Estrogen receptor antagonists are anti-cryptococcal agents that directly bind EF hand proteins and synergize with fluconazole in vivo.
UNLABELLED: Cryptococcosis is an infectious disease of global significance for which new therapies are needed. Repurposing previously developed drugs for new indications can expedite the translation of new therapies from bench to beside. Here, we characterized the anti-cryptococcal activity and antifungal mechanism of estrogen receptor antagonists related to the breast cancer drugs tamoxifen and toremifene. Tamoxifen and toremifene are fungicidal and synergize with fluconazole and amphotericin B in vitro. In a mouse model of disseminated cryptococcosis, tamoxifen at concentrations achievable in humans combines with fluconazole to decrease brain burden by ~1 log10. In addition, these drugs inhibit the growth of Cryptococcus neoformans within macrophages, a niche not accessible by current antifungal drugs. Toremifene and tamoxifen directly bind to the essential EF hand protein calmodulin, as determined by thermal shift assays with purified C. neoformans calmodulin (Cam1), prevent Cam1 from binding to its well-characterized substrate calcineurin (Cna1), and block Cna1 activation. In whole cells, toremifene and tamoxifen block the calcineurin-dependent nuclear localization of the transcription factor Crz1. A large-scale chemical genetic screen with a library of C. neoformans deletion mutants identified a second EF hand-containing protein, which we have named calmodulin-like protein 1 (CNAG_05655), as a potential target, and further analysis showed that toremifene directly binds Cml1 and modulates its ability to bind and activate Cna1. Importantly, tamoxifen analogs (idoxifene and methylene-idoxifene) with increased calmodulin antagonism display improved anti-cryptococcal activity, indicating that calmodulin inhibition can be used to guide a systematic optimization of the anti-cryptococcal activity of the triphenylethylene scaffold. IMPORTANCE: Worldwide, cryptococcosis affects approximately 1 million people annually and kills more HIV/AIDS patients per year than tuberculosis. The gold standard therapy for cryptococcosis is amphotericin B plus 5-flucytosine, but this regimen is not readily available in regions where resources are limited and where the burden of disease is highest. Herein, we show that molecules related to the breast cancer drug tamoxifen are fungicidal for Cryptococcus and display a number of pharmacological properties desirable for an anti-cryptococcal drug, including synergistic fungicidal activity with fluconazole in vitro and in vivo, oral bioavailability, and activity within macrophages. We have also demonstrated that this class of molecules targets calmodulin as part of their mechanism of action and that tamoxifen analogs with increased calmodulin antagonism have improved anti-cryptococcal activity. Taken together, these results indicate that tamoxifen is a pharmacologically attractive scaffold for the development of new anti-cryptococcal drugs and provide a mechanistic basis for its further optimization.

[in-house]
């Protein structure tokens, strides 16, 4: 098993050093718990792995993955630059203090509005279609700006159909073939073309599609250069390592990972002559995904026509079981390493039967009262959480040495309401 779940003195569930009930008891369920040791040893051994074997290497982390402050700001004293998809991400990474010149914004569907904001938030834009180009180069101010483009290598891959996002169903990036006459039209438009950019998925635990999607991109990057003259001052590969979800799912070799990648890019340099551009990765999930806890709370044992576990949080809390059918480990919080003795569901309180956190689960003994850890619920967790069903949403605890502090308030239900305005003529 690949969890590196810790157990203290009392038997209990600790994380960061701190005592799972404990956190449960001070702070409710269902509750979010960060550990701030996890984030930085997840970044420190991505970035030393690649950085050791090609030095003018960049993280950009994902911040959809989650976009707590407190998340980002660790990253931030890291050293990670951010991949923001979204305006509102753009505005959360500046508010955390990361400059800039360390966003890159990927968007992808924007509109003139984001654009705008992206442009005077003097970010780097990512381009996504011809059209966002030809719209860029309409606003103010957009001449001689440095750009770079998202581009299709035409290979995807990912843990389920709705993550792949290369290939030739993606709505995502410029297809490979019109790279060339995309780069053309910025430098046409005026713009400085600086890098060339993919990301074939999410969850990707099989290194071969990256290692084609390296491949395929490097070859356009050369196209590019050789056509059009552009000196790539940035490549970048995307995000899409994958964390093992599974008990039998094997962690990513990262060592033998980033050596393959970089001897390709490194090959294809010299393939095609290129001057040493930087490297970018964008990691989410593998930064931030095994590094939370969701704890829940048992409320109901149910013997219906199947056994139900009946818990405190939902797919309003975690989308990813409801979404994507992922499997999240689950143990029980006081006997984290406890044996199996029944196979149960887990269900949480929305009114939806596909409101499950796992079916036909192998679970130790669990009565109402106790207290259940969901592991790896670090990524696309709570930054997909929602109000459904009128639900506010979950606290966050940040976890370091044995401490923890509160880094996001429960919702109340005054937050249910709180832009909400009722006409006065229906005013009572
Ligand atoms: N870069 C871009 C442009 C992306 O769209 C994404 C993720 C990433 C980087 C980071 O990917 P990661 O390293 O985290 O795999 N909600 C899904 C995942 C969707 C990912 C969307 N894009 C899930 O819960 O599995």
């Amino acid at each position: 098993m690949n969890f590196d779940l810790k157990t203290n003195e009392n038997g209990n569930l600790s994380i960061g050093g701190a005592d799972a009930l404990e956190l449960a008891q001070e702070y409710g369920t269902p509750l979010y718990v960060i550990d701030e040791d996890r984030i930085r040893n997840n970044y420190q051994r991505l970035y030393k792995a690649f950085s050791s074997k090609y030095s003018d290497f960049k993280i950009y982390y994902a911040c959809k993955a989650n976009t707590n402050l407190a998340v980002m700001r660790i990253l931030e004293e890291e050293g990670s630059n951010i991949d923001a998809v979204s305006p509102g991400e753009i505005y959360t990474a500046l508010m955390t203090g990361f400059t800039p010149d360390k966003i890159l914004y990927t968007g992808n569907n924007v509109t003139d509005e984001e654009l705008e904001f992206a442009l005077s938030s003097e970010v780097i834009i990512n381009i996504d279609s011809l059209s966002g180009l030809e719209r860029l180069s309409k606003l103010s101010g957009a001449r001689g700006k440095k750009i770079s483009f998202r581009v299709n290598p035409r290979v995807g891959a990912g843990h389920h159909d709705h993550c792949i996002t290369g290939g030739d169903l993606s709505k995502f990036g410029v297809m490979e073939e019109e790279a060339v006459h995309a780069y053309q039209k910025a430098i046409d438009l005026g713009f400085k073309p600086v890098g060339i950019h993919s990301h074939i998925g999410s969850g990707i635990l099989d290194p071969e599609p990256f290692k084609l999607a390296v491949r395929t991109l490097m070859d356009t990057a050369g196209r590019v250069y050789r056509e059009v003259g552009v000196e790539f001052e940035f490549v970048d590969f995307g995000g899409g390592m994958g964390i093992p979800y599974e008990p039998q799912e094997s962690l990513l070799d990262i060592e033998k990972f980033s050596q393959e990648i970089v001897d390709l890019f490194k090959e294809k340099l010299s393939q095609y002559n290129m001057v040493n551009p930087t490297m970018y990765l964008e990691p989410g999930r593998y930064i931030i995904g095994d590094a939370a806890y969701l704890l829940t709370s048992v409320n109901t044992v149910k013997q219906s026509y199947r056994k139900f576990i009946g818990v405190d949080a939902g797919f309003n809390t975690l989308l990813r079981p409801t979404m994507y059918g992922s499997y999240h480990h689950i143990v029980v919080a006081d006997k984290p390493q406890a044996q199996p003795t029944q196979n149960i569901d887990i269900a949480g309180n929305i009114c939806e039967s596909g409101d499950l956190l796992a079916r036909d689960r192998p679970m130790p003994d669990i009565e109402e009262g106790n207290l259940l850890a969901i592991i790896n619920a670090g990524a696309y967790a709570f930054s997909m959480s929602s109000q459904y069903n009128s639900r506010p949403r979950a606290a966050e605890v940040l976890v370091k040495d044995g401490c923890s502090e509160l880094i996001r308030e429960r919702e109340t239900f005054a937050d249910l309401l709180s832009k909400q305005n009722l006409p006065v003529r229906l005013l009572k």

Butts, A; Koselny, K; Chabrier-Roselló, Y; Semighini, CP; Brown, JCS; Wang, X; Annadurai, S; DiDone, L; Tabroff, J; Childers, WE; Abou-Gharbia, M; Wellington, M; Cardenas, ME; Madhani, HD; Heitman, J; Krysan, DJ
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